example. It depicts a pair of Balinese dancers and dates from 1929. The photograph also has a lot of other distracting elements, so let's fast forward to the completed restoration and then concentrate on a few points. Here's wishing the actual editing went so quickly; it actually took a day and a half.
The next phase of editing didn't try to create a totally even background. I didn't want to alter much adjacent to the dancers themselves. One of the few areas where background absolutely had to be patched near a costume element, though, was that darn flower. Used the clone stamp at a low hardness setting to get a natural effect. Afterward several brightness adjustment masks reduced the starkness of the differences between portions of the image. Also enhanced contrast at the rose, which ultimately meant re-cloning the background in that area.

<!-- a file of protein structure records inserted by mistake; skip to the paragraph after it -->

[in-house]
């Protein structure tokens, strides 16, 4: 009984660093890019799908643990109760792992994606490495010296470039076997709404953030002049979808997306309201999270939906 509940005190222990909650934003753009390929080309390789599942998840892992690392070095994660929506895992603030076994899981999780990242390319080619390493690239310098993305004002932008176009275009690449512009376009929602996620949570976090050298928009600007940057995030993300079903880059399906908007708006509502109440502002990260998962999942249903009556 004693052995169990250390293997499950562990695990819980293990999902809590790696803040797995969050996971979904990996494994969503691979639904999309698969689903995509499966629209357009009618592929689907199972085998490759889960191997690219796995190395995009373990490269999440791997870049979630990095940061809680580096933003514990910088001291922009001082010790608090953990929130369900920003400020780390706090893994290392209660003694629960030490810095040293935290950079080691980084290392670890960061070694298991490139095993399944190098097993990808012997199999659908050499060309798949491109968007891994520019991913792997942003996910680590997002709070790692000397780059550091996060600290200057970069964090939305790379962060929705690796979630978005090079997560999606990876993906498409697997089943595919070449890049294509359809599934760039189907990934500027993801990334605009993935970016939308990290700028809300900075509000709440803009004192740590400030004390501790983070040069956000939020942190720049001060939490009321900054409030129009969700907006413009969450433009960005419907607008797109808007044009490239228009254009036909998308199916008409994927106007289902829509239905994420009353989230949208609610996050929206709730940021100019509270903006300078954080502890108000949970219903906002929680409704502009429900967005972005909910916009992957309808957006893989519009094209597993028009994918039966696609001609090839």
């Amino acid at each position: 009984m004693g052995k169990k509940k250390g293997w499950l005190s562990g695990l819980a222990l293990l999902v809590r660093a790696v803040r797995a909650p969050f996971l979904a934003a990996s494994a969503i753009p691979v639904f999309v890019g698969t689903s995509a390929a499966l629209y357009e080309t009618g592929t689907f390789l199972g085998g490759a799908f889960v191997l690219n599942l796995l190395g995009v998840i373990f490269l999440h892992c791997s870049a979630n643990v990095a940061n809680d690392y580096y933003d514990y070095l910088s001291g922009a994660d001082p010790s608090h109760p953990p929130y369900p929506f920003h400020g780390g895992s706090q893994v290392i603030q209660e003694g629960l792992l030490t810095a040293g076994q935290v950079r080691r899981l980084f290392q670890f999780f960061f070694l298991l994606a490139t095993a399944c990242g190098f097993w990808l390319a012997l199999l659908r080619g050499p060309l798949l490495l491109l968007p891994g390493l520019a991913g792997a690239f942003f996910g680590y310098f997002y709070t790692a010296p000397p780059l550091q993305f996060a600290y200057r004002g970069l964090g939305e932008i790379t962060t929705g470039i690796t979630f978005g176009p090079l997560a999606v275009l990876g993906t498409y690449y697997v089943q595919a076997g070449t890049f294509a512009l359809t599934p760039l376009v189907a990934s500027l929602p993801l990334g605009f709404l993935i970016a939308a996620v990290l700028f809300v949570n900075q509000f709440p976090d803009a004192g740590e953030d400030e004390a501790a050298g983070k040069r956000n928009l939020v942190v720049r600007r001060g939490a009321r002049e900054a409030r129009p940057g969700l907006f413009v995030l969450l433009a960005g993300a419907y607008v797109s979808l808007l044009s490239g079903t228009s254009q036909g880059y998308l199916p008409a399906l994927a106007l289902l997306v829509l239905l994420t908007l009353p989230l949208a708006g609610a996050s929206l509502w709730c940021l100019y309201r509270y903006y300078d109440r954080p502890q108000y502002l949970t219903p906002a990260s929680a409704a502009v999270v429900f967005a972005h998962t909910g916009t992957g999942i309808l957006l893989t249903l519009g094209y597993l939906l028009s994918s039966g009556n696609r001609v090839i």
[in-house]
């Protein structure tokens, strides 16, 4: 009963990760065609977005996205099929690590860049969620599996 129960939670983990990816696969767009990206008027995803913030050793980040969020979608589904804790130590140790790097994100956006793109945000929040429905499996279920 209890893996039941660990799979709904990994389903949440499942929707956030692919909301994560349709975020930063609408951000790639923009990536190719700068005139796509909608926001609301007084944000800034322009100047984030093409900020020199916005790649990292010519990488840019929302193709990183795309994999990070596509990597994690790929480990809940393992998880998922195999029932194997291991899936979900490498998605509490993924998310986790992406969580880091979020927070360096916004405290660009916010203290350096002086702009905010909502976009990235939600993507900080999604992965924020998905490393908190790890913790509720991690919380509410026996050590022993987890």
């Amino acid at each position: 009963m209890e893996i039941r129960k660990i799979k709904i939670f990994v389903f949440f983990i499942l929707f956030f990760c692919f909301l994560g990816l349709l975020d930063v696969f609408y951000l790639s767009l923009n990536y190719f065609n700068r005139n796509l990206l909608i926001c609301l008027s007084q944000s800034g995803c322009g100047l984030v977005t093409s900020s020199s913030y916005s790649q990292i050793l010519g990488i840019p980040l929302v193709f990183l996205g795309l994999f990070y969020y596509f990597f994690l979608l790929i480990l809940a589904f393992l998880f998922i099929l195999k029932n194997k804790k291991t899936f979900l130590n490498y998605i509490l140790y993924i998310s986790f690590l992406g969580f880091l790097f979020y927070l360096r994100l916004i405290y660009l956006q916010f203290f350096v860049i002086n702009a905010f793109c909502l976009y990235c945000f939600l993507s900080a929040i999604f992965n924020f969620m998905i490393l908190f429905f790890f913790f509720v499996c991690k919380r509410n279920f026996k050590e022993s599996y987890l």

The final result on that flower might be a smidgeon too contrasty. Yet considering what there was to work with, it was a pleasure to see it come this far.
Another aspect of this restoration was really gratifying at the end, although it's subtle enough that it's scarcely the first thing to catch anyone's eye. In the original photograph the face on the dancer at right is slightly overexposed.
To see the difference a curves adjustment makes, here's a view of her as she looked after all the edits except for the curves adjustment had been completed. There's a blandness and flatness about her; it's hard to catch her expression.